Nicholas Jacobs'  Instablog

Nicholas Jacobs
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PhD in Physics; worked for ten years as a quantitative analyst and software developer for a hedge fund and investment banks. My experience has taught me to be very sceptical of "analyst opinions" and managed funds in general.
  • Is there a bubble in gold? 0 comments
    May 25, 2011 11:46 AM

    By now, the price action in the precious metals has caught the attention of nearly every financial writer. Some of them say the price rise is just a bubble, some say it's part of a long-term uptrend, and some say there's no trend, it's just very volatile.

    We can dismiss the last of these without much difficulty. Some of us old-timers can remember when gold was $35/ounce. There's a trend, all right.

    The claim that it's a bubble has more merit. We've seen gold bubbles before - in 1980. Look at the price charts, for example at The big spike in 1980 was clearly a bubble.

    So why should this time be any different? It is different because the demand picture has changed completely. In 1980, gold buyers were mainly in Europe, with some in the US. The typical investor would put maybe 2% to 5% of his/her investable net worth into physical gold and/or mining stocks.

    Today, the community of investors in gold is much larger, with a significant part of investment demand coming from Asia, mainly the rapidly-emerging economies of China and India. These are still poor countries, but with rapidly-growing middle classes. Incomes are still a fraction of incomes in Europe and the US, but they make up in population for the lower wealth per person, so that the Chinese economy is projected to overtake the US within the next few years. Newly-mined gold does not come anywhere close to the increased investment demand from Asia, and unless some totally unexpected economic disaster throws China and India off course, gold-mining will fall even further behind investment demand. At the current price, there simply will not be enough gold for even a small fraction of the world's investors to be 2% in gold. Either the gold price must increase, or investors must switch to other precious metals.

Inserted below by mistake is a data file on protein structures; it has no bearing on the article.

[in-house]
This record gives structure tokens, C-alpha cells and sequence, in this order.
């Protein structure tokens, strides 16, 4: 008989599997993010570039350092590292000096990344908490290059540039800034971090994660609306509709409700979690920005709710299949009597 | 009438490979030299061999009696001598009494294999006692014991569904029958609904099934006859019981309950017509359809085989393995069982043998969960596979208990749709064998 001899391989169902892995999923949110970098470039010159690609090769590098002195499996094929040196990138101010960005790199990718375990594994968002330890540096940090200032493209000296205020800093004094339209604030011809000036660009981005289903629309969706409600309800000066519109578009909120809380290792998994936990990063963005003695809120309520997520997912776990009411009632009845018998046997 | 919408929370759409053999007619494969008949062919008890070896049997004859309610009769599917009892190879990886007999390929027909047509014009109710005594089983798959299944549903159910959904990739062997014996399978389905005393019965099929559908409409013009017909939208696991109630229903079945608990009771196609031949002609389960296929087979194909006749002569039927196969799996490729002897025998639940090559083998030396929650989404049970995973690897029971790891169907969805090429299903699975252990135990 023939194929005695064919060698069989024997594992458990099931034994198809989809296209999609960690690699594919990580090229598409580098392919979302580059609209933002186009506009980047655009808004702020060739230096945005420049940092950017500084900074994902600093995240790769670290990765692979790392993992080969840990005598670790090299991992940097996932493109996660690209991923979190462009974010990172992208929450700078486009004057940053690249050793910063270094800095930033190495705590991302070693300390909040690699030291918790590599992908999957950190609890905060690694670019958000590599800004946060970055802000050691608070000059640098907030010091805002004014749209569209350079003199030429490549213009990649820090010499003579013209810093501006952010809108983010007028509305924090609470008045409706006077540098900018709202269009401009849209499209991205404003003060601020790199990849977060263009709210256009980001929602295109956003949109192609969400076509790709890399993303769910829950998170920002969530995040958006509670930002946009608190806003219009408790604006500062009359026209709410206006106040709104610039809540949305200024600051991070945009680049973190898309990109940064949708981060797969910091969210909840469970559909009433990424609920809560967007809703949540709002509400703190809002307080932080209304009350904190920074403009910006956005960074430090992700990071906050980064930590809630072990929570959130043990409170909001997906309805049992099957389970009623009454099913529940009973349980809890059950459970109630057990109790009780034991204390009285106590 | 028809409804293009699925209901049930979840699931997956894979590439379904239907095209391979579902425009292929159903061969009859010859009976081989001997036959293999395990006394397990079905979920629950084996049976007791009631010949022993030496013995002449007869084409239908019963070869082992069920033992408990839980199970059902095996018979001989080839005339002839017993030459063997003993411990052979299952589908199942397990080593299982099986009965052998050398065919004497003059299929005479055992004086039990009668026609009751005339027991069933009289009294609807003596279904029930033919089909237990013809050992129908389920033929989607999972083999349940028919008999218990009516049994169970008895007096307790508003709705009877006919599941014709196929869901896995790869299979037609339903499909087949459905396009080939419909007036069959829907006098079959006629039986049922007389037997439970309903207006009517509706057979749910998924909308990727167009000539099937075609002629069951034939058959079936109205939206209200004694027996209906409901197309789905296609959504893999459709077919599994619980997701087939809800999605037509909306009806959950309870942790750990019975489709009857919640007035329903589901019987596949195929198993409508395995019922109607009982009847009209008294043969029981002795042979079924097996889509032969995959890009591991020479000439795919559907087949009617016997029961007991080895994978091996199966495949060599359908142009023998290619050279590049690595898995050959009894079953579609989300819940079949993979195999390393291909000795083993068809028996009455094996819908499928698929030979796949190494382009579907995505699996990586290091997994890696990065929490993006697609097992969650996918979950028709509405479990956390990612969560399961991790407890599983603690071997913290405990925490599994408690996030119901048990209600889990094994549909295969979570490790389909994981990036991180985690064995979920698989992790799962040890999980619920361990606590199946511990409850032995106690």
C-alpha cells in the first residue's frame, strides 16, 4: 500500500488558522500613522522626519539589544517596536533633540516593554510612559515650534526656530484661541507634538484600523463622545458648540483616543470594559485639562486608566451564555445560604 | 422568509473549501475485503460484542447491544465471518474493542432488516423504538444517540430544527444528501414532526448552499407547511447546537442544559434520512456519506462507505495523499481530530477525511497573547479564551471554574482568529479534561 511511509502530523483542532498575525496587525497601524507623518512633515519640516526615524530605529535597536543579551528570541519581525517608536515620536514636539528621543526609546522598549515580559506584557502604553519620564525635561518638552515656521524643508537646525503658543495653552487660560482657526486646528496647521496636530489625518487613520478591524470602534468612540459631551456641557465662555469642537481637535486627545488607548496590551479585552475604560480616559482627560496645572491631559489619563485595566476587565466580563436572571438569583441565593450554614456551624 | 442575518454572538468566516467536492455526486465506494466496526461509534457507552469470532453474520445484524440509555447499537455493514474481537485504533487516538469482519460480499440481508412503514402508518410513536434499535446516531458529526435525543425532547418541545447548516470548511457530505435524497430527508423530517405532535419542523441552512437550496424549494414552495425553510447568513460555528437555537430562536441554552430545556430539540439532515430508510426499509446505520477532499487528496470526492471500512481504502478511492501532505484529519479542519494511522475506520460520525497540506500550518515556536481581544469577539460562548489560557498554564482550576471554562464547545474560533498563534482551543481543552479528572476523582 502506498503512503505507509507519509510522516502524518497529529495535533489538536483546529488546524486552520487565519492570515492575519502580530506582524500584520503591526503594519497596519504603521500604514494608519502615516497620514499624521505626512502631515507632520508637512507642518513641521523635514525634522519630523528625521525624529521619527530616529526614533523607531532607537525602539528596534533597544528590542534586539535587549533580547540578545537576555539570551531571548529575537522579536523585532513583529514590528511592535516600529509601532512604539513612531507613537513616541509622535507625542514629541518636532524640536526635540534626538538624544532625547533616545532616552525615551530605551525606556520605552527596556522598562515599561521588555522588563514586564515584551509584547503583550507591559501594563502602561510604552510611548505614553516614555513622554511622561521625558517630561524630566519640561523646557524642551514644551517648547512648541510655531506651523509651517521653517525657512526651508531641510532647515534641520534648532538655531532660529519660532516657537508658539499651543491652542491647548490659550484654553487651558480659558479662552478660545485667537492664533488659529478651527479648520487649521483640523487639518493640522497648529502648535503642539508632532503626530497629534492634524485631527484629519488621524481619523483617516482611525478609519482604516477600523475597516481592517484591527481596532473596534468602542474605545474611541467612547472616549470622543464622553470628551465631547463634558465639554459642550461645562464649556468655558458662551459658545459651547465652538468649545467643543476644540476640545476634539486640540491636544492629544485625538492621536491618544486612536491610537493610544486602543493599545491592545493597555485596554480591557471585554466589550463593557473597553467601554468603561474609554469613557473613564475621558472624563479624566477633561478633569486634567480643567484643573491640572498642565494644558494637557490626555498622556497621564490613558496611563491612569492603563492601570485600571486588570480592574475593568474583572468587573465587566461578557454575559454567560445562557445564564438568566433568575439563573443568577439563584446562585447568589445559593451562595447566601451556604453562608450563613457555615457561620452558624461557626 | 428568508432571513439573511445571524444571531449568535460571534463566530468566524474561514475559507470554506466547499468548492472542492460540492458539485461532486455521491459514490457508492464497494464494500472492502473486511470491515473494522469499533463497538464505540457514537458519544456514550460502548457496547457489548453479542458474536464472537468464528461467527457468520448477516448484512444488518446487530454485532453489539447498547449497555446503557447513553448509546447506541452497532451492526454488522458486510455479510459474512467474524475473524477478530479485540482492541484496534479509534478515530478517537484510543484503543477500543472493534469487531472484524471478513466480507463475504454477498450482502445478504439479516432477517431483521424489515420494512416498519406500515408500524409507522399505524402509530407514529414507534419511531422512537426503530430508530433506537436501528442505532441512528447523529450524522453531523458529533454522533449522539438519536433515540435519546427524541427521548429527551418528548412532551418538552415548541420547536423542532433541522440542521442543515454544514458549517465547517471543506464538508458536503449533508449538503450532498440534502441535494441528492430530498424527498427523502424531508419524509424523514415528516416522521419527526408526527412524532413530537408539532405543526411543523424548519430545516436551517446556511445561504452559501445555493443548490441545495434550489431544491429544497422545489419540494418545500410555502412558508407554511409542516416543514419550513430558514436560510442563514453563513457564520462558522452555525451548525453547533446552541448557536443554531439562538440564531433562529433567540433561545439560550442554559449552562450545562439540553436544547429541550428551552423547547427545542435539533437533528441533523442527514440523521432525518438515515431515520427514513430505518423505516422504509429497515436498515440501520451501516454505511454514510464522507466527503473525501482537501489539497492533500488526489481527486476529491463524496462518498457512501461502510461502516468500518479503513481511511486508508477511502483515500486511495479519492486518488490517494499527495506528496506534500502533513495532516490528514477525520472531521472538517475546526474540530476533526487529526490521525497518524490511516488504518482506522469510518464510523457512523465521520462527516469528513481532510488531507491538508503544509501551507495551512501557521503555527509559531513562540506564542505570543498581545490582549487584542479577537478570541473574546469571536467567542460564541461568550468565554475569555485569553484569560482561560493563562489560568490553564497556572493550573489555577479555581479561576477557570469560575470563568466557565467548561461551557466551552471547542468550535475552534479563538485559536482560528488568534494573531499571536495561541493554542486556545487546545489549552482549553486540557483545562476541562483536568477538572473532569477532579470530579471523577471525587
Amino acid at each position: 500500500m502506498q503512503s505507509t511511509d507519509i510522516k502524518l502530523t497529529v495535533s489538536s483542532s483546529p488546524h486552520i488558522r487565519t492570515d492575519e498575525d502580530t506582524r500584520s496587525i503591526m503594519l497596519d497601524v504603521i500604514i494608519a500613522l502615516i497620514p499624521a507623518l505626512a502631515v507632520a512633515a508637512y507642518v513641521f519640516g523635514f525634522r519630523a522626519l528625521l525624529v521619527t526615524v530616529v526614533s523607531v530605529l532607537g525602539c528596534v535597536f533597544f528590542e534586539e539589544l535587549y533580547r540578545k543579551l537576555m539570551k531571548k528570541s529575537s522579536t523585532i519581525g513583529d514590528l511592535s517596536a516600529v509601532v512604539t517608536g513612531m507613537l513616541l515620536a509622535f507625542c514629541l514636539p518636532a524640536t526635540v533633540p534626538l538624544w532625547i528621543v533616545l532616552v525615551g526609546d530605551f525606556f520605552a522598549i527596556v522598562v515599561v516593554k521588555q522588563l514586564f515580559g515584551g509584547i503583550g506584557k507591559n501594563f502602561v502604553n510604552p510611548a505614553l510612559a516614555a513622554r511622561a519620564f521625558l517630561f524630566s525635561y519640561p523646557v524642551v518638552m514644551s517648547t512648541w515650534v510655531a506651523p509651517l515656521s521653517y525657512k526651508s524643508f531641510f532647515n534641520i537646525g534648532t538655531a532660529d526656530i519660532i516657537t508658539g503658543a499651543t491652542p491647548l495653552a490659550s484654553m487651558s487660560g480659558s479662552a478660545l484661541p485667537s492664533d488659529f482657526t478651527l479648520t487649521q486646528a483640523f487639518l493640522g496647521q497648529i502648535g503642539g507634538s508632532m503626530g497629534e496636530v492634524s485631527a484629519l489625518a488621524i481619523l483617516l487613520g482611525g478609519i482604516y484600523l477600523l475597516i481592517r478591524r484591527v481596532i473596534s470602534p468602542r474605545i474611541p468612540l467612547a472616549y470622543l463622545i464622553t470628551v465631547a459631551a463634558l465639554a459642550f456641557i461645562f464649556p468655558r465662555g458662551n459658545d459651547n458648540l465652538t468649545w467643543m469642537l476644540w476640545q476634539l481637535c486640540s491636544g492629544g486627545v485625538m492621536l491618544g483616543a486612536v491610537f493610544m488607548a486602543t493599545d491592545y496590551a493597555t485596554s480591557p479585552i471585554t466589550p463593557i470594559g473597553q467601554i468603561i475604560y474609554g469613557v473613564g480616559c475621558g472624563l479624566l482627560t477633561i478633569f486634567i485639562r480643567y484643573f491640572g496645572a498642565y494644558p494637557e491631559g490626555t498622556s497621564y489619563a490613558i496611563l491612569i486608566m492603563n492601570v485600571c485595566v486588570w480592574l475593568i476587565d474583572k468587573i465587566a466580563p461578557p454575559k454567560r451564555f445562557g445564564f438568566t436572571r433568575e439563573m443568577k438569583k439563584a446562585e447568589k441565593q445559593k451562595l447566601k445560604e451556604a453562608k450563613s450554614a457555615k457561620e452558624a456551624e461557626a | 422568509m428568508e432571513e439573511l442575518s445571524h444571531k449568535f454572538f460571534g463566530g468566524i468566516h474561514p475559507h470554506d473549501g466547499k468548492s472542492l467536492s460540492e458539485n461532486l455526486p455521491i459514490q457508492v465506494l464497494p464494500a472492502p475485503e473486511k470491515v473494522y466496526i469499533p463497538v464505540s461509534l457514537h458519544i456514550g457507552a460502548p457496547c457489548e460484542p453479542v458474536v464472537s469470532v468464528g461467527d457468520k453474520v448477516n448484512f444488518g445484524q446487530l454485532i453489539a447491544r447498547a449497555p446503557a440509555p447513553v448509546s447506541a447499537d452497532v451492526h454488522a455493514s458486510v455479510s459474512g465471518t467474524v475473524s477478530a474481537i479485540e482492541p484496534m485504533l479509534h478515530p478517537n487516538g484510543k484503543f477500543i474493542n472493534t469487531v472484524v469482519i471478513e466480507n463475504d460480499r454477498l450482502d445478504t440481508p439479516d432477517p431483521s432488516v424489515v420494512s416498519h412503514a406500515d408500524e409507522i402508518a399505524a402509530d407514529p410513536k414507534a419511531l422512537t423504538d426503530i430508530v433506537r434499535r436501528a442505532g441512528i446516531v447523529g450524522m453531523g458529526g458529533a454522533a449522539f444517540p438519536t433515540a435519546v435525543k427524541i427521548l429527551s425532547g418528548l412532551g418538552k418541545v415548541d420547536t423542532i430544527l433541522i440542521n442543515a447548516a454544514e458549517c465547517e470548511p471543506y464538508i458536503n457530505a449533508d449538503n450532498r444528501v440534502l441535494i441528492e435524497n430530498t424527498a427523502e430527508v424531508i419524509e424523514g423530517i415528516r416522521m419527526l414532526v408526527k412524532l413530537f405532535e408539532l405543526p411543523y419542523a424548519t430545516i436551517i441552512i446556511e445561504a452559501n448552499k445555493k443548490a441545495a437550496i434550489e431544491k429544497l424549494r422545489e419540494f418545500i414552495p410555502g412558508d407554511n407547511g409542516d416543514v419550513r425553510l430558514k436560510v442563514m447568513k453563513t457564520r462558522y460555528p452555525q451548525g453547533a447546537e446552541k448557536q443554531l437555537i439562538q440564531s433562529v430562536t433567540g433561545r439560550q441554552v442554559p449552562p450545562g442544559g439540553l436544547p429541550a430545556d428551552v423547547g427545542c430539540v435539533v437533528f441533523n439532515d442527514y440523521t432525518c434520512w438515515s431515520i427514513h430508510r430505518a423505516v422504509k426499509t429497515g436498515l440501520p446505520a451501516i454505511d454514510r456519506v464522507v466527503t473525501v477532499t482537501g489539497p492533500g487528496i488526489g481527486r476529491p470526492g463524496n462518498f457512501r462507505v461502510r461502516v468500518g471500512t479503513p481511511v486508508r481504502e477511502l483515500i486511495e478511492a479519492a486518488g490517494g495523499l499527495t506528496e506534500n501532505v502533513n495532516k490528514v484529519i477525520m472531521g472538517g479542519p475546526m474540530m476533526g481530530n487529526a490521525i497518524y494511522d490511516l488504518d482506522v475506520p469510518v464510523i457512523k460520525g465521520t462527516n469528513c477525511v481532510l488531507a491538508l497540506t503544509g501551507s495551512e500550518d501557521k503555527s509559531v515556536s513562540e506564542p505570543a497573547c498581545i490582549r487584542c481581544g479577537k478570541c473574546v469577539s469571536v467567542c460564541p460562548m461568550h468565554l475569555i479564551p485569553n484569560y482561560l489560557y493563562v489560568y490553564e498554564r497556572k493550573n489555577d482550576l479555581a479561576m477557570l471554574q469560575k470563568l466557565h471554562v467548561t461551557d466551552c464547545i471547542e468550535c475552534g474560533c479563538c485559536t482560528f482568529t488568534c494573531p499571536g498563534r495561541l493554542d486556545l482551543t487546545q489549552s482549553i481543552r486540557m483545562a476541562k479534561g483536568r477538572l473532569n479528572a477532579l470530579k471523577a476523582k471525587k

Full disclosure: I hold significant positions in both gold and silver.

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